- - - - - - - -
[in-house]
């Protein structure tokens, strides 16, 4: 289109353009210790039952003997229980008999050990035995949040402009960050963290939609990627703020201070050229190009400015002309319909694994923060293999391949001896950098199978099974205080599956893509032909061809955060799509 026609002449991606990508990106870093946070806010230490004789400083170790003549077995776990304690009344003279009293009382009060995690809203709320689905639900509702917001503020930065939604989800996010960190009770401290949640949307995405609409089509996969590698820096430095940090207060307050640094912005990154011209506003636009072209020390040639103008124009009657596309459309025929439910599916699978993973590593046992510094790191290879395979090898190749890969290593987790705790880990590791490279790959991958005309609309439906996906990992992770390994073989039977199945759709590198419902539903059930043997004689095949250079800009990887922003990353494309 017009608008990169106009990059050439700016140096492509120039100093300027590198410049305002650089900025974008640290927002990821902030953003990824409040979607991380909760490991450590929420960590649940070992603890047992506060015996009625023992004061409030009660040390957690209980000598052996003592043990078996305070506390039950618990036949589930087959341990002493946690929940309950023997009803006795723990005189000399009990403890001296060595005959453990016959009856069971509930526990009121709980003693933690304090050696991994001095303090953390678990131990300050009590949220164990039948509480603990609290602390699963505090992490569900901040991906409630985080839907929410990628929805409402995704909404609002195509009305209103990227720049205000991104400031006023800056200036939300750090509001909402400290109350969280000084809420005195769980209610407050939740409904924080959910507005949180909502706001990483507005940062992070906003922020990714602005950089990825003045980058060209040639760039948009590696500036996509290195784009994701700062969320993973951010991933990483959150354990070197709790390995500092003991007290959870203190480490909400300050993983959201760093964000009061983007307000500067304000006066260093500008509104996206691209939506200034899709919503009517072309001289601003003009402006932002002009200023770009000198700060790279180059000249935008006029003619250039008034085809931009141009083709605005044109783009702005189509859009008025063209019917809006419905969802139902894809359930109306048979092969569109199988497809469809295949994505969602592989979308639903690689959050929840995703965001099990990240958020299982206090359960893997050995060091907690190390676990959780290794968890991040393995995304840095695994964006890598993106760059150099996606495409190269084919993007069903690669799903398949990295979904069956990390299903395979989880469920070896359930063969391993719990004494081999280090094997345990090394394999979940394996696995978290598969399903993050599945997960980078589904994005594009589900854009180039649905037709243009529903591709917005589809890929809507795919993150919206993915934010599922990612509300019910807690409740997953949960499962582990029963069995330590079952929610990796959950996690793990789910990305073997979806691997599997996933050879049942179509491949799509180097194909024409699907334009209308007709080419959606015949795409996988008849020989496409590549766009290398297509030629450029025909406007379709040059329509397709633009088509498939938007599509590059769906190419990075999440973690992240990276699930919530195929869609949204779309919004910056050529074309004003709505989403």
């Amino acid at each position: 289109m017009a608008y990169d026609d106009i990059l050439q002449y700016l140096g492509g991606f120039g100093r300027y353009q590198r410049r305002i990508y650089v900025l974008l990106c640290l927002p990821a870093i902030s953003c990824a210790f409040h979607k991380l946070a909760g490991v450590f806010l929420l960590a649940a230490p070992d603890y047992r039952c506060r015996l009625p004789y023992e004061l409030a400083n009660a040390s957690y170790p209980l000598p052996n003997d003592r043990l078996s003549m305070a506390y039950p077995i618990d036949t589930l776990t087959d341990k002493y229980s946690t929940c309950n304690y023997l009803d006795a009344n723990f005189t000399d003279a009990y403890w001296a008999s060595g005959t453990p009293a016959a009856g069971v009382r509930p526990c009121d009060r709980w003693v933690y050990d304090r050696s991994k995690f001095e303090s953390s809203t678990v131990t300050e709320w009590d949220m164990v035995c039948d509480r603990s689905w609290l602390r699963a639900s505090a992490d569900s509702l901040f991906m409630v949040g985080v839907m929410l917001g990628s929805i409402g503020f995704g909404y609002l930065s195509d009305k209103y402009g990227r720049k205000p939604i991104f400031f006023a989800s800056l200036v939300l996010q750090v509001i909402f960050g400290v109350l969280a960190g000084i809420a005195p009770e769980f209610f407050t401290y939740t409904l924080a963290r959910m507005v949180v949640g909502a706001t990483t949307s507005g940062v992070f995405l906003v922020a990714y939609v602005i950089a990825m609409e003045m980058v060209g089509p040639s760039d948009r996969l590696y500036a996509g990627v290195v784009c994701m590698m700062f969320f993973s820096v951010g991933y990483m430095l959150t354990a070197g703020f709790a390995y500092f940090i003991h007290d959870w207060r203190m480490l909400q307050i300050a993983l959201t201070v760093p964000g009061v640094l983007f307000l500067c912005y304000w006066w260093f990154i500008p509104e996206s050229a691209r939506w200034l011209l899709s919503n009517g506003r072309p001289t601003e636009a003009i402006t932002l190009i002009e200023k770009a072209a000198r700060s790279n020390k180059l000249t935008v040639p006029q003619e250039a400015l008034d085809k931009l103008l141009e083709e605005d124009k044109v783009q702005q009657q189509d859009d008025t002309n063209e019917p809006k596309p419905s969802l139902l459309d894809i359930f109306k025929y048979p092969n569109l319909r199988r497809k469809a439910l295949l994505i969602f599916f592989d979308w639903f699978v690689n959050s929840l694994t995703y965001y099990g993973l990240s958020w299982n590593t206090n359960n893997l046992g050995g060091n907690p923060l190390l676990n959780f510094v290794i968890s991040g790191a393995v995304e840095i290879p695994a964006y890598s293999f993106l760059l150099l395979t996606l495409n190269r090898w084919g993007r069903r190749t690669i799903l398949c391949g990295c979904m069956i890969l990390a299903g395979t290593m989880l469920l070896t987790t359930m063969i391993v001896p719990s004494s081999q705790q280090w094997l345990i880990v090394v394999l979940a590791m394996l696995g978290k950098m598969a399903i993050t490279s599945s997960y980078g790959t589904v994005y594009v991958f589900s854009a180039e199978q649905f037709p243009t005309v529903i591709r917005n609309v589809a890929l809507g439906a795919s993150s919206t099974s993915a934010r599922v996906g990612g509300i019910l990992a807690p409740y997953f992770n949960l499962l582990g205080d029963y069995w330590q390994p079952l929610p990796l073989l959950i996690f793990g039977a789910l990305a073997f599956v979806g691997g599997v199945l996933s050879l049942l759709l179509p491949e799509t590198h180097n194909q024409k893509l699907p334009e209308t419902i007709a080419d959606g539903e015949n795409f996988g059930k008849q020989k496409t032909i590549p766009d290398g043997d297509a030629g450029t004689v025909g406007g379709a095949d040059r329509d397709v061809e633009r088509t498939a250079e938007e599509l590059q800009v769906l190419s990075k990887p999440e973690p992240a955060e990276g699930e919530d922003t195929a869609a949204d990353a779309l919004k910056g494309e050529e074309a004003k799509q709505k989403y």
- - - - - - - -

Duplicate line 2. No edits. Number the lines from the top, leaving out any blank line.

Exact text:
């Protein structure tokens, strides 16, 4: 289109353009210790039952003997229980008999050990035995949040402009960050963290939609990627703020201070050229190009400015002309319909694994923060293999391949001896950098199978099974205080599956893509032909061809955060799509 026609002449991606990508990106870093946070806010230490004789400083170790003549077995776990304690009344003279009293009382009060995690809203709320689905639900509702917001503020930065939604989800996010960190009770401290949640949307995405609409089509996969590698820096430095940090207060307050640094912005990154011209506003636009072209020390040639103008124009009657596309459309025929439910599916699978993973590593046992510094790191290879395979090898190749890969290593987790705790880990590791490279790959991958005309609309439906996906990992992770390994073989039977199945759709590198419902539903059930043997004689095949250079800009990887922003990353494309 017009608008990169106009990059050439700016140096492509120039100093300027590198410049305002650089900025974008640290927002990821902030953003990824409040979607991380909760490991450590929420960590649940070992603890047992506060015996009625023992004061409030009660040390957690209980000598052996003592043990078996305070506390039950618990036949589930087959341990002493946690929940309950023997009803006795723990005189000399009990403890001296060595005959453990016959009856069971509930526990009121709980003693933690304090050696991994001095303090953390678990131990300050009590949220164990039948509480603990609290602390699963505090992490569900901040991906409630985080839907929410990628929805409402995704909404609002195509009305209103990227720049205000991104400031006023800056200036939300750090509001909402400290109350969280000084809420005195769980209610407050939740409904924080959910507005949180909502706001990483507005940062992070906003922020990714602005950089990825003045980058060209040639760039948009590696500036996509290195784009994701700062969320993973951010991933990483959150354990070197709790390995500092003991007290959870203190480490909400300050993983959201760093964000009061983007307000500067304000006066260093500008509104996206691209939506200034899709919503009517072309001289601003003009402006932002002009200023770009000198700060790279180059000249935008006029003619250039008034085809931009141009083709605005044109783009702005189509859009008025063209019917809006419905969802139902894809359930109306048979092969569109199988497809469809295949994505969602592989979308639903690689959050929840995703965001099990990240958020299982206090359960893997050995060091907690190390676990959780290794968890991040393995995304840095695994964006890598993106760059150099996606495409190269084919993007069903690669799903398949990295979904069956990390299903395979989880469920070896359930063969391993719990004494081999280090094997345990090394394999979940394996696995978290598969399903993050599945997960980078589904994005594009589900854009180039649905037709243009529903591709917005589809890929809507795919993150919206993915934010599922990612509300019910807690409740997953949960499962582990029963069995330590079952929610990796959950996690793990789910990305073997979806691997599997996933050879049942179509491949799509180097194909024409699907334009209308007709080419959606015949795409996988008849020989496409590549766009290398297509030629450029025909406007379709040059329509397709633009088509498939938007599509590059769906190419990075999440973690992240990276699930919530195929869609949204779309919004910056050529074309004003709505989403």